Direct download (3 more)  
     
    Export citation  
     
    Bookmark   15 citations  
  33.  35
    The Separation Thesis: Perhaps Nine Lives Are Enough.John W. Dienhart - 2008 - Business Ethics Quarterly 18 (4):555-559.
    Is business intimately related to ethics or can the two be separated? I argue that examining this question by focusing on how the two areas might be separated is logically flawed. Examining how business and ethics are connected, however, can bear fruit. This examination shows that business is a proper subset of ethics. Understanding this intimate connection has two practical benefits. It removes the seemingly incommensurable conflict between financial and ethical responsibilities of managers and it gives us new and positive (...)
    Direct download (3 more)  
     
    Export citation  
     
    Bookmark   4 citations  
  34.  39
    Who Are Our Hairdressers? A Plea for Institutions and Action.John W. Dienhart - 2003 - Business Ethics Quarterly 13 (3):391-401.
    This 2001 Presidential Address critically examines the mission of SBE and how it can be fulfilled. I begin with Brother Leo Ryan’s1994 Presidential Address, in which he asked how the SBE mission can be accomplished given the growing number of organizations that focus on business ethics. I take up his challenge by focusing on one objective of our stated mission: To help develop ethical business organizations. I examine two ways we might promote this objective: the Moral Market Model advocated by (...)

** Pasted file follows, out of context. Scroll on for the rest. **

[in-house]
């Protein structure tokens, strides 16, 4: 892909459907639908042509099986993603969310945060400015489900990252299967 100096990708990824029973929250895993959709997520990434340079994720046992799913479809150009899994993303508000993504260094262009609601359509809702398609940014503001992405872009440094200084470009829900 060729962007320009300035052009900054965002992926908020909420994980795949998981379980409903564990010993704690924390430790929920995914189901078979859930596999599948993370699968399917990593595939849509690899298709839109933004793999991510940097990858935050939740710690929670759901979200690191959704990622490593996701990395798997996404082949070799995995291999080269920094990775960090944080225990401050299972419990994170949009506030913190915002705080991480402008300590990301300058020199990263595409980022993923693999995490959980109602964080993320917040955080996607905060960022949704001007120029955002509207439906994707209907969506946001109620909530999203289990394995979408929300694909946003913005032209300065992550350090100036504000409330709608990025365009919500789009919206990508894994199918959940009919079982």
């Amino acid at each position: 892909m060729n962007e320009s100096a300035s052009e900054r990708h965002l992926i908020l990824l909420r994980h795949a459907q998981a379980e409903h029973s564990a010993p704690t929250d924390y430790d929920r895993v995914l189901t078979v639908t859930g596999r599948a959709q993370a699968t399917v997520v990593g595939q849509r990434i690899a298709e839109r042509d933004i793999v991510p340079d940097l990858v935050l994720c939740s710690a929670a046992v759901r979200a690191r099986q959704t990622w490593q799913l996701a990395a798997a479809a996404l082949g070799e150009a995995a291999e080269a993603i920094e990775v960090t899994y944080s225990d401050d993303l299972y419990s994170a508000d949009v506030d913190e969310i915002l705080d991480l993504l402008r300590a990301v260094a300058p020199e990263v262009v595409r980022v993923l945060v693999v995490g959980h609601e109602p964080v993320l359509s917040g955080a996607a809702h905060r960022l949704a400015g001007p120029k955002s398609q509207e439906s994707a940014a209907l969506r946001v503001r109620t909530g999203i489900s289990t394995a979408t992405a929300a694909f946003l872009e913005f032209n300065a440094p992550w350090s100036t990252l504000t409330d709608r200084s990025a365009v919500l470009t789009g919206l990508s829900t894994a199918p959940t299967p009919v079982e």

Direct download (6 more)  
     
    Export citation  
     
    Bookmark   3 citations  
  35.  76
    On (the) nothing: Heidegger and Nishida.John W. M. Krummel - 2017 - Continental Philosophy Review 51 (2):239-268.
    Two major twentieth century philosophers, of East and West, for whom the nothing is a significant concept are Nishida Kitarō and Martin Heidegger. Nishida’s basic concept is the absolute nothing upon which the being of all is predicated. Heidegger, on the other hand, thematizes the nothing as the ulterior aspect of being. Both are responding to Western metaphysics that tends to substantialize being and dichotomize the real. Ironically, however, while Nishida regarded Heidegger as still trapped within the confines of Western (...)
    Direct download (2 more)  
     
    Export citation  
     
    Bookmark   2 citations  
  36.  55
    Jean van Heijenoort and the Gödel Editorial Project.John W. Dawson - 2012 - Logica Universalis 6 (3-4):293-299.
    A colleague’s personal recollections of Jean van Heijenoort’s contributions to the editing of volumes I–III of Gödel’s Collected Works and of his interactions with the other editors.
    Direct download (5 more)  
     
    Export citation  
     
    Bookmark   2 citations  
  37.  62
    Is there a history of philosophy? Some difficulties and suggestions.John W. Yolton - 1986 - Synthese 67 (1):3 - 21.